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10 Facts Every Man Should Know Before Prostate Cancer Surgery

10 Facts Every Man Should Know Before Prostate Cancer Surgery

By: Phil Shulka | Posted on: 11 Sep 2019

10 Facts Every Man Should Know Before Prostate Cancer Surgery

September is Prostate Cancer Awareness Month. Did you know 1 in 9 men will be diagnosed with prostate cancer? At the age of 60, I was one of those men and now I am a prostate cancer recovery coach - sharing my prostate cancer journey with others to help them through their experience. 

Many men want to know what prostate cancer surgery is like, including what to expect before surgery and what to expect afterwards.

Here are my findings based upon more than 1,000 phone calls to men the day before surgery, almost 700 visits to men the day after surgery and hundreds of calls from men in the weeks following surgery.

  1. Most men experience very little surgical pain - probably 80 percent are like me...I had my surgery on a Monday; by Friday I was at a graduation party (catheter and all). I got by with only Advil for pain relief. It's been described as feeling like they did too many sit-ups.

  2. Men (who have not had experience with one) really fear the catheter. I let them know that they will be asleep when it is put in. They may be like me and sleep very well with it in. Changing bags from a large capacity night bag to a smaller capacity day bag is simple and doesn't involve removing the catheter. Walking with the day bag catheter is not a problem. Removal of the catheter is usually done in the doctor's office after the prescribed timeframe (usually 1-2 weeks) and is relatively pain-free.

  3. If all goes as planned, you will be walking the night of surgery and then the next day. Most men go home the following afternoon, unless they are otherwise directed by the doctor.

  4. Your biggest discomfort may be from gas pains, hence the walking. For a robotic surgery, they have to fill the body cavity with gas to manipulate the equipment. Until we get rid of the gas in the normal way we do, there can be discomfort.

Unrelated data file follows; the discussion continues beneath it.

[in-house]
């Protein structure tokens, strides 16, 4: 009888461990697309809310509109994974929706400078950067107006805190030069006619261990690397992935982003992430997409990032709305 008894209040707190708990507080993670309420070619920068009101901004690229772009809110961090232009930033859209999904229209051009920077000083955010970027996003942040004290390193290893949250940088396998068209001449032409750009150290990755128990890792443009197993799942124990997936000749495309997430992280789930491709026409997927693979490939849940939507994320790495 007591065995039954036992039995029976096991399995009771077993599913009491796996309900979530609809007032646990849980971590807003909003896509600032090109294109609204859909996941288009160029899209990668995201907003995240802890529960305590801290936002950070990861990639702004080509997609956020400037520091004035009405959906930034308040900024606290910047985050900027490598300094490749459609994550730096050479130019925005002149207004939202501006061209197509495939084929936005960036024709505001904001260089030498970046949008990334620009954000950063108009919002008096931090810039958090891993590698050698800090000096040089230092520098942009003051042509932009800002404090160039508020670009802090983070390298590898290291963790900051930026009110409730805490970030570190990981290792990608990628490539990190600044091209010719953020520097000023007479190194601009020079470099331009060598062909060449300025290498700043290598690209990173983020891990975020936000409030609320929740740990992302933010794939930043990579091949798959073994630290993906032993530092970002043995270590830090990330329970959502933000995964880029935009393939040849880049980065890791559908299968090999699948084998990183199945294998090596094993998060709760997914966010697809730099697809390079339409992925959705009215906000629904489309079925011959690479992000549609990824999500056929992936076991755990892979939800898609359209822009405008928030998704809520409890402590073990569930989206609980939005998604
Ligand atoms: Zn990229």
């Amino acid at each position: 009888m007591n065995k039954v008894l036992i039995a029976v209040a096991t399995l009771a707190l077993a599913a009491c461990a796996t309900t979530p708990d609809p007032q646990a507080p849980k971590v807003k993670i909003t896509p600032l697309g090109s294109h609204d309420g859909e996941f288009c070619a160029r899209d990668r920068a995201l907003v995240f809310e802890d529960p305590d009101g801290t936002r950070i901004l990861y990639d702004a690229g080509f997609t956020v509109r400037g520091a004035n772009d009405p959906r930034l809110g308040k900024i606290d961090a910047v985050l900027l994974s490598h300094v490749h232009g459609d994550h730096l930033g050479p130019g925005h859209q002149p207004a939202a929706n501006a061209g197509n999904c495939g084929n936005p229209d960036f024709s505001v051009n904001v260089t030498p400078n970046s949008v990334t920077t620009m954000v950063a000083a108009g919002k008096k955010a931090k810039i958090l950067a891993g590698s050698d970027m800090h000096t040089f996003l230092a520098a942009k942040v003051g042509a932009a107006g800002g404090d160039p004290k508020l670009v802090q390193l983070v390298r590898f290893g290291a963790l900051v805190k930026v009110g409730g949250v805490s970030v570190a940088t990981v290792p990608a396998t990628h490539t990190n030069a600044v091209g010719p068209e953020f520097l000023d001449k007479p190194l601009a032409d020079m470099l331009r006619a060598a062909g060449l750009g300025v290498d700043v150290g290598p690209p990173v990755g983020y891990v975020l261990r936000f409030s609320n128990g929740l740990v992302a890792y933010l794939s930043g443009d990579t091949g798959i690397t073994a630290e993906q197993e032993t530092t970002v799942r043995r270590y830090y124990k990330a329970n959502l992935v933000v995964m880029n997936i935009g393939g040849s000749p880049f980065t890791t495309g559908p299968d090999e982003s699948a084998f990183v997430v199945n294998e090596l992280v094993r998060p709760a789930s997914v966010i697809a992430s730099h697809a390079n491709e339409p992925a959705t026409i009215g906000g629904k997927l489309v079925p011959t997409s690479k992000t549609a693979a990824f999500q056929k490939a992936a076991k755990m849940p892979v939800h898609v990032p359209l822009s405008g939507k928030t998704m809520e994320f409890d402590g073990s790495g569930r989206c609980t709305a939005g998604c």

5. You may wake up from surgery feeling a strong urge to urinate. This is because the balloon at the end of the catheter, that holds it in place in the bladder, is putting pressure on the bladder and the brain is sending a signal to go pee. Not to worry, it is going into the catheter bag.

  6. When you get home, you should be able to get around as you did before and not be confined to a bed or chair, unless of course your doctor has given other orders.

  7. Have loose fitting clothes like PJ's, sweat pants or shorts for when you leave the hospital to accommodate the catheter. You don't need to wear pads for leakage when you leave the hospital.

  8. When you visit the doctor's office to have the catheter removed, have men's incontinence pads with you, as you will be leaking. Make sure you also have the right type of underwear. Boxers will not work with pads, normal cotton briefs may work well though. If your leakage is heavy, you may need a compression style underwear. This simply is a brief that has a slightly longer leg and is made from a stretch material, not cotton.

    This style undergarment can greatly help with using pads with confidence. The pad will gain weight from urine, and compression will hold the pad in place thereby reducing the risk of leaks, which will cause embarrassment. Pads are found in the incontinence section of any pharmacy. Make sure to get men's pads. Compression style shorts are found in the men's underwear section of any Target, Walmart, etc. All major brands carry them, just make sure they are not cotton.

  9. In most cases, leakage will come under control in a few weeks or months. Avoid caffeinated beverages that may give you a strong urge to urinate and can lead to leakage. Carrying a few pads in your back pocket will allow you to discreetly change them and go through the day as usual. You will become familiar with when it is time to change the pad. Don't let leakage alter your lifestyle to any great degree.

  10. Recovery is quick from the surgery, there is almost no blood loss, and in many cases, very little, if any scarring will take place.

Phil Shulka is a prostate cancer recovery coach and he can be reached at

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